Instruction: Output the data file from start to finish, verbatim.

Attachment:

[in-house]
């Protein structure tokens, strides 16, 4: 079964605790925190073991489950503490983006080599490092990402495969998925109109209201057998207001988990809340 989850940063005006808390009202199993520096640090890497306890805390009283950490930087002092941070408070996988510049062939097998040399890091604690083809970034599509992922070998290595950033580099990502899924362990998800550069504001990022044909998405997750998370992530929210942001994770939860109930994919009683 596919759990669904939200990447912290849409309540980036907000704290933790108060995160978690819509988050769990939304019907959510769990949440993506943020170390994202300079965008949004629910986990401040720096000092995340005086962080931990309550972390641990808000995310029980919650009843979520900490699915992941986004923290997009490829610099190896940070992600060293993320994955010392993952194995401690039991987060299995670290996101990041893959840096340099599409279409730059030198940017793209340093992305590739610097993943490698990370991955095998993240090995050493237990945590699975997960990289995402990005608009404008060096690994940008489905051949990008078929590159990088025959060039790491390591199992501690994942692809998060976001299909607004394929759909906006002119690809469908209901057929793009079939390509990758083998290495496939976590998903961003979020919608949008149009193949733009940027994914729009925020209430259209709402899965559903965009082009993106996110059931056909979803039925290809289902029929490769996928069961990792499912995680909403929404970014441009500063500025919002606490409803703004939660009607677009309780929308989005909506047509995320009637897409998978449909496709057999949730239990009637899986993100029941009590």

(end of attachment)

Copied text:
[in-house]
């Protein structure tokens, strides 16, 4: 079964605790925190073991489950503490983006080599490092990402495969998925109109209201057998207001988990809340 989850940063005006808390009202199993520096640090890497306890805390009283950490930087002092941070408070996988510049062939097998040399890091604690083809970034599509992922070998290595950033580099990502899924362990998800550069504001990022044909998405997750998370992530929210942001994770939860109930994919009683 596919759990669904939200990447912290849409309540980036907000704290933790108060995160978690819509988050769990939304019907959510769990949440993506943020170390994202300079965008949004629910986990401040720096000092995340005086962080931990309550972390641990808000995310029980919650009843979520900490699915992941986004923290997009490829610099190896940070992600060293993320994955010392993952194995401690039991987060299995670290996101990041893959840096340099599409279409730059030198940017793209340093992305590739610097993943490698990370991955095998993240090995050493237990945590699975997960990289995402990005608009404008060096690994940008489905051949990008078929590159990088025959060039790491390591199992501690994942692809998060976001299909607004394929759909906006002119690809469908209901057929793009079939390509990758083998290495496939976590998903961003979020919608949008149009193949733009940027994914729009925020209430259209709402899965559903965009082009993106996110059931056909979803039925290809289902029929490769996928069961990792499912995680909403929404970014441009500063500025919002606490409803703004939660009607677009309780929308989005909506047509995320009637897409998978449909496709057999949730239990009637899986993100029941009590």